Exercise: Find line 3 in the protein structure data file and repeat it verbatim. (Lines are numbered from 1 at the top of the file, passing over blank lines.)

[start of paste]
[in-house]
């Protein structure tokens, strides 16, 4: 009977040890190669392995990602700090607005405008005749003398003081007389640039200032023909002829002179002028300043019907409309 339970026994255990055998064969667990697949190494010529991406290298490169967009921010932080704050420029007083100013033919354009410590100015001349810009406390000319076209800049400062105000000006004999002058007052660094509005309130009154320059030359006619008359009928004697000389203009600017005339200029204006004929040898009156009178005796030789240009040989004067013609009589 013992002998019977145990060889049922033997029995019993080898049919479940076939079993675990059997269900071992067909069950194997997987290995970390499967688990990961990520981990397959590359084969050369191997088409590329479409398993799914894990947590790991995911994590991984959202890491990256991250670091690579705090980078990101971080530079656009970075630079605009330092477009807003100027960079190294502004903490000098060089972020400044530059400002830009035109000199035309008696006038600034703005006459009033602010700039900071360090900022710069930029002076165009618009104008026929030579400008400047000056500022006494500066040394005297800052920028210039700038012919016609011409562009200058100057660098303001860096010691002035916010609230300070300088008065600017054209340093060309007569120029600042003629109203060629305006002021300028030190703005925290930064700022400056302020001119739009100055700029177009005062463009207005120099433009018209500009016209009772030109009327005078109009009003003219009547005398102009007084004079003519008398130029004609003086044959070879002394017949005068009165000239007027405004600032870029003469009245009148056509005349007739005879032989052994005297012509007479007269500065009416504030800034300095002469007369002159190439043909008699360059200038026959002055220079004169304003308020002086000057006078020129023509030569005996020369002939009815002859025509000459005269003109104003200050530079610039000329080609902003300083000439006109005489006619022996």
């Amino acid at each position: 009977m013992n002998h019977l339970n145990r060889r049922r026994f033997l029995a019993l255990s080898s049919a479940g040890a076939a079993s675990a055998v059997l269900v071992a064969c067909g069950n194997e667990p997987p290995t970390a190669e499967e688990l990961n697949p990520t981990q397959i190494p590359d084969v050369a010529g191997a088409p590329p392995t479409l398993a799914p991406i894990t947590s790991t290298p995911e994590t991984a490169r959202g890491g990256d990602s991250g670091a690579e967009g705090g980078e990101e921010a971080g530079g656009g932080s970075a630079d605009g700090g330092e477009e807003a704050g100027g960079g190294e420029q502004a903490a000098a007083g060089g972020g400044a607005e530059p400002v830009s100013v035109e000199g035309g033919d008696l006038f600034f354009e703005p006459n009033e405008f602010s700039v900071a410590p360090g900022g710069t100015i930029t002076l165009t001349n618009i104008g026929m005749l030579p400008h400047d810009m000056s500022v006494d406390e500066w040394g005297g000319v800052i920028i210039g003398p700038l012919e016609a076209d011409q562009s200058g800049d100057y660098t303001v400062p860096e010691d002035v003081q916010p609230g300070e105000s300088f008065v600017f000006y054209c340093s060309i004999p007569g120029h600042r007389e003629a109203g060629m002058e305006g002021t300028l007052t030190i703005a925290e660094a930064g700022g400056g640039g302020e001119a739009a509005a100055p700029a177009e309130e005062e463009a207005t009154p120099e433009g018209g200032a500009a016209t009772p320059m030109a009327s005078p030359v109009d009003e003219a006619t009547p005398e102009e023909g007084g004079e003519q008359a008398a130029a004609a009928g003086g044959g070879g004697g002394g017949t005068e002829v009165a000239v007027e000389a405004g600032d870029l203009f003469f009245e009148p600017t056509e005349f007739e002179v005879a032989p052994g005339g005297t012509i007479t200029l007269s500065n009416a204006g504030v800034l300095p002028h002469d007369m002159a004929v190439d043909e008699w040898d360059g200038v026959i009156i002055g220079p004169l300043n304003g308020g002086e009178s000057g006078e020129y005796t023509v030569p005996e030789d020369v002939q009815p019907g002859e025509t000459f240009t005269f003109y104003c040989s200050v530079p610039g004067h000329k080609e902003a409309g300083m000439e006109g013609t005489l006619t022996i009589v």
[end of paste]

């Amino acid at each position: 009977m013992n002998h019977l339970n145990r060889r049922r026994f033997l029995a019993l255990s080898s049919a479940g040890a076939a079993s675990a055998v059997l269900v071992a064969c067909g069950n194997e667990p997987p290995t970390a190669e499967e688990l990961n697949p990520t981990q397959i190494p590359d084969v050369a010529g191997a088409p590329p392995t479409l398993a799914p991406i894990t947590s790991t290298p995911e994590t991984a490169r959202g890491g990256d990602s991250g670091a690579e967009g705090g980078e990101e921010a971080g530079g656009g932080s970075a630079d605009g700090g330092e477009e807003a704050g100027g960079g190294e420029q502004a903490a000098a007083g060089g972020g400044a607005e530059p400002v830009s100013v035109e000199g035309g033919d008696l006038f600034f354009e703005p006459n009033e405008f602010s700039v900071a410590p360090g900022g710069t100015i930029t002076l165009t001349n618009i104008g026929m005749l030579p400008h400047d810009m000056s500022v006494d406390e500066w040394g005297g000319v800052i920028i210039g003398p700038l012919e016609a076209d011409q562009s200058g800049d100057y660098t303001v400062p860096e010691d002035v003081q916010p609230g300070e105000s300088f008065v600017f000006y054209c340093s060309i004999p007569g120029h600042r007389e003629a109203g060629m002058e305006g002021t300028l007052t030190i703005a925290e660094a930064g700022g400056g640039g302020e001119a739009a509005a100055p700029a177009e309130e005062e463009a207005t009154p120099e433009g018209g200032a500009a016209t009772p320059m030109a009327s005078p030359v109009d009003e003219a006619t009547p005398e102009e023909g007084g004079e003519q008359a008398a130029a004609a009928g003086g044959g070879g004697g002394g017949t005068e002829v009165a000239v007027e000389a405004g600032d870029l203009f003469f009245e009148p600017t056509e005349f007739e002179v005879a032989p052994g005339g005297t012509i007479t200029l007269s500065n009416a204006g504030v800034l300095p002028h002469d007369m002159a004929v190439d043909e008699w040898d360059g200038v026959i009156i002055g220079p004169l300043n304003g308020g002086e009178s000057g006078e020129y005796t023509v030569p005996e030789d020369v002939q009815p019907g002859e025509t000459f240009t005269f003109y104003c040989s200050v530079p610039g004067h000329k080609e902003a409309g300083m000439e006109g013609t005489l006619t022996i009589v």